The government announced last week that Lord Davies, a former government minister, will develop a business strategy to increase the number of women on the boards of listed companies in the UK.

Research from Cranfield University has highlighted a lack of female directors in Britain’s top businesses, with women making up only 12.2 per cent of directors of the FTSE 100 companies in 2009.

The FTSE 250 companies have an even lower proportion of female directors at 7.3 per cent, and nearly half of them do not have any women in the boardroom.

Lord Davies, who is also the former chair of Standard Chartered PLC, has been asked to build on the work carried out by Professor Laura Tyson in her 2003 report called “Recruitment and Development of Non Executive Directors” by:

  • identifying the obstacles to women becoming directors of listed company boards
  • making proposals on what action government and business should take to improve the position.


Lord Davies will present his recommendations by the end of the year.

The government has also announced another aspiration - that by the end of the Parliament at least half of all new appointees being made to the boards of public bodies will be women.

Terms of reference for Davies review

“To consider options for promoting gender equality on the boards of listed companies. In doing so to consider the obstacles to women becoming directors of listed company boards including looking at existing research about women on listed company boards and recent developments in international practice and to make proposals on what action should be taken to improve the position.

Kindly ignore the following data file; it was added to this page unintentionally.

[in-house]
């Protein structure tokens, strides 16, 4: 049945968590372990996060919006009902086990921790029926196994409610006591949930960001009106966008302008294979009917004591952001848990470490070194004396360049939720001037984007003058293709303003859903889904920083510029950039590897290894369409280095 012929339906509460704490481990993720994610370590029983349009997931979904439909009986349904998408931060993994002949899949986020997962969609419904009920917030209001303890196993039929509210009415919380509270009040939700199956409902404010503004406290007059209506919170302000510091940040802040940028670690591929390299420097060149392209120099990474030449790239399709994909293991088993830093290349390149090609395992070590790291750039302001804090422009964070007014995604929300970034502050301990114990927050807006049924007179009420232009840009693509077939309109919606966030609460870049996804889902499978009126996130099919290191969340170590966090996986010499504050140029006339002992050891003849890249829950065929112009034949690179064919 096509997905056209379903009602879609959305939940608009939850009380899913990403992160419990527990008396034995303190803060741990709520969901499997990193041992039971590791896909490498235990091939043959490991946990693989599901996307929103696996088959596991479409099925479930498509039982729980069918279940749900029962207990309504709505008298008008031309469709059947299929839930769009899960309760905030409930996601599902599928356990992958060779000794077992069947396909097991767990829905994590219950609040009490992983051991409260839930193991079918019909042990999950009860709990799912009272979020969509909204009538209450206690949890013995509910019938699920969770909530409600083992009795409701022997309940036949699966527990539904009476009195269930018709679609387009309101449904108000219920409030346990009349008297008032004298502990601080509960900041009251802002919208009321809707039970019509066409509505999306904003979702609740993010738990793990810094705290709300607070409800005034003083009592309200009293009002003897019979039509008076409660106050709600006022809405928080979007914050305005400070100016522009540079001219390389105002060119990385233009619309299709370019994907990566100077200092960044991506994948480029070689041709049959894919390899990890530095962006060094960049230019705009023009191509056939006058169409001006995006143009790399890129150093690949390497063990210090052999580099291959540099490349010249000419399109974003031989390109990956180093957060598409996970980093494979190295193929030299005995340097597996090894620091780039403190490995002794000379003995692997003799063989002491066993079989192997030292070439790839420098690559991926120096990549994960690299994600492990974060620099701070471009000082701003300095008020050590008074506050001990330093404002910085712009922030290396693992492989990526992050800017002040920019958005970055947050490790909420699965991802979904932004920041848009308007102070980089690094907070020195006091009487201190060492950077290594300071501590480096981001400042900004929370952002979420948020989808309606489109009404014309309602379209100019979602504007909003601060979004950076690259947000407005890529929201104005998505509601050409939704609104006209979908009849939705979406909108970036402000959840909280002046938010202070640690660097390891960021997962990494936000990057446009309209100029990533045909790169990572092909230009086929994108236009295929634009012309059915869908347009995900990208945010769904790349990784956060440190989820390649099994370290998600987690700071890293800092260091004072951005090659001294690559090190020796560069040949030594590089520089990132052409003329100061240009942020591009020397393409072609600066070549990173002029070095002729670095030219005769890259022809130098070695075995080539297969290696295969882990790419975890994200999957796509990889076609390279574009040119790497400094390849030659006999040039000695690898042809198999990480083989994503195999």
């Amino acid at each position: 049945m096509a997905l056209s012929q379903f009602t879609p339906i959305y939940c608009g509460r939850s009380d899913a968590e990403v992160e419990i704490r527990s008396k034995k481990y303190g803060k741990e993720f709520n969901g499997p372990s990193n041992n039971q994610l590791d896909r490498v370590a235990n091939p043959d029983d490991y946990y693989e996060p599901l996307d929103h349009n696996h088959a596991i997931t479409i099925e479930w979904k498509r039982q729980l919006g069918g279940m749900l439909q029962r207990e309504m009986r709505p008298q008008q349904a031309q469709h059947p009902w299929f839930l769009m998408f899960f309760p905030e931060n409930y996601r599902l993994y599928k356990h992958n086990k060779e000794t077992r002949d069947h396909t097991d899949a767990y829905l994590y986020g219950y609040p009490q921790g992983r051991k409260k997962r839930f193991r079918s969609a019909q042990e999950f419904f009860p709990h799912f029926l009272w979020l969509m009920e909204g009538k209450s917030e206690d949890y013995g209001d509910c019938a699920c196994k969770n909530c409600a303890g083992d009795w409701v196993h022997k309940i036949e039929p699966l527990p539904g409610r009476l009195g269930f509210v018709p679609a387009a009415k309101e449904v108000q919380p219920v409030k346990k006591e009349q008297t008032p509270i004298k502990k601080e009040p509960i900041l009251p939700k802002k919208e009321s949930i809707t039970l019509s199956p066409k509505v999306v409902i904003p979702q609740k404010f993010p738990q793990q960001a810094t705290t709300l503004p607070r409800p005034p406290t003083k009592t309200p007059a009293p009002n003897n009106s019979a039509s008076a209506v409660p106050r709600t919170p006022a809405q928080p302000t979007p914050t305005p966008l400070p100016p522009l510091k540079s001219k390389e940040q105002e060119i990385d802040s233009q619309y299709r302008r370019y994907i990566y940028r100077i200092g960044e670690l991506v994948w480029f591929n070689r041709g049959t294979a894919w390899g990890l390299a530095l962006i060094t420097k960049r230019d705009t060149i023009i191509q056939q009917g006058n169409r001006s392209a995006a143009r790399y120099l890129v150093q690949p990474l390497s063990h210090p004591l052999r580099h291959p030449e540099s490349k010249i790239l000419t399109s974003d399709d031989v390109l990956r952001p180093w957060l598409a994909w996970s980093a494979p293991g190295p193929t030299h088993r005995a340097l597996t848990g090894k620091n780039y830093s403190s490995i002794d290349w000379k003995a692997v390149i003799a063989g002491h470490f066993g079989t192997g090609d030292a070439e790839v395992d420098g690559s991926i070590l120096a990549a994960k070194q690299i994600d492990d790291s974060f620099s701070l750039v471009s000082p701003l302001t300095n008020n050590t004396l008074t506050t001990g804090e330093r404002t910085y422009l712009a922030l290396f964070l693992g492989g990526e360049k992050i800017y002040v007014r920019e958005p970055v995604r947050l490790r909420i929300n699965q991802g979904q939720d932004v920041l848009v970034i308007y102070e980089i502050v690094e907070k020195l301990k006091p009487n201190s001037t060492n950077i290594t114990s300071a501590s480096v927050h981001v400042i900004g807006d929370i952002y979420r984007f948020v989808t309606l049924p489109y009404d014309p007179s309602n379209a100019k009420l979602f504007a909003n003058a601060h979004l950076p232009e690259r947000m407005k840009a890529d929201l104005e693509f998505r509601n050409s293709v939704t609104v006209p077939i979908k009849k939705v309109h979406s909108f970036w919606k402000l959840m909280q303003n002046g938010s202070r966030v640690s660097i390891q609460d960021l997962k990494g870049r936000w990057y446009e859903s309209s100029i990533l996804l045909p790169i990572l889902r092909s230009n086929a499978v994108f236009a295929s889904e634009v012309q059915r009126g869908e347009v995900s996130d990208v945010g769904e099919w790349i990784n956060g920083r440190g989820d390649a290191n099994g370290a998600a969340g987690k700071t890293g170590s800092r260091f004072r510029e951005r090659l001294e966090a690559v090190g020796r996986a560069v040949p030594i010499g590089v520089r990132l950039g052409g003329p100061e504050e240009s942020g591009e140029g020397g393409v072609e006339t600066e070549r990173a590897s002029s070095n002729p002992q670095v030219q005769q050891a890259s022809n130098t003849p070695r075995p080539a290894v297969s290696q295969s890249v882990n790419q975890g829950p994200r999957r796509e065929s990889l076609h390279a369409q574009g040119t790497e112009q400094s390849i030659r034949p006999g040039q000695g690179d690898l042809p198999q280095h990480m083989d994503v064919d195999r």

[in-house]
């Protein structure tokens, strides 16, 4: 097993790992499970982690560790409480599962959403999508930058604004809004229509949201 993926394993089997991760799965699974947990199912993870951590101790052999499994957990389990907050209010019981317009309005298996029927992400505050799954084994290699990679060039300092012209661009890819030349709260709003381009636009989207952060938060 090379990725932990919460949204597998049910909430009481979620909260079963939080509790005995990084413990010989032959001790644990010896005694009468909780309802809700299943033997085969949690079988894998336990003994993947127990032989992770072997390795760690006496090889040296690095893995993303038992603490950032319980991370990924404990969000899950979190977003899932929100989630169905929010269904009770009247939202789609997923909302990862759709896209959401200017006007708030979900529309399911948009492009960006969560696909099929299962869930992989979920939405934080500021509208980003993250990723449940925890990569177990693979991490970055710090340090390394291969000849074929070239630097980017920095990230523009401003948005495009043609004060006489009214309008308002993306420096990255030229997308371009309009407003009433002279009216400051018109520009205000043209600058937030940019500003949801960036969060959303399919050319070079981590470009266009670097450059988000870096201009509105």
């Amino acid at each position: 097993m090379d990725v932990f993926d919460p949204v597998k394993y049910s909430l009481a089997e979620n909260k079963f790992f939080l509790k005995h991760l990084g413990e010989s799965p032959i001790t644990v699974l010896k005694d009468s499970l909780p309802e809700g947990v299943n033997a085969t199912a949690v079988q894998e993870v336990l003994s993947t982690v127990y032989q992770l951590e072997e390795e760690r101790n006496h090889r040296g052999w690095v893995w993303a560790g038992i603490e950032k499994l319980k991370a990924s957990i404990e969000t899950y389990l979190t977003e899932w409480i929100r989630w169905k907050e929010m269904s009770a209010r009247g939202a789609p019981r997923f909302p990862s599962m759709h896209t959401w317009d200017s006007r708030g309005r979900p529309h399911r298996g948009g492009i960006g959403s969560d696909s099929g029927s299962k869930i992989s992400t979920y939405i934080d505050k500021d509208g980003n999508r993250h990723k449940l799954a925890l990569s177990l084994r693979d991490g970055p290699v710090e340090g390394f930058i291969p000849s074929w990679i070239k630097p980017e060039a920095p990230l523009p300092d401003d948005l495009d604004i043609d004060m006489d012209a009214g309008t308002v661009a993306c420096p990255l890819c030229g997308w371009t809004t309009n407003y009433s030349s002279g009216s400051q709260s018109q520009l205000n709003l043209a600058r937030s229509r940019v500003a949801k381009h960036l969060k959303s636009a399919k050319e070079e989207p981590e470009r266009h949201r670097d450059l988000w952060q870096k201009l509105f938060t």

It should involve interested parties including board members, executive search firms, investors and other interested parties in considering proposals for change.

The business strategy will be presented jointly to the Secretary of State for Business, Innovation and Skills and the Minister for Women and Equalities. The business strategy should deliver a set of recommendations with supporting material outlining the thinking behind the recommendations and the views of key interested parties. The final recommendations should be provided by December 2010”.

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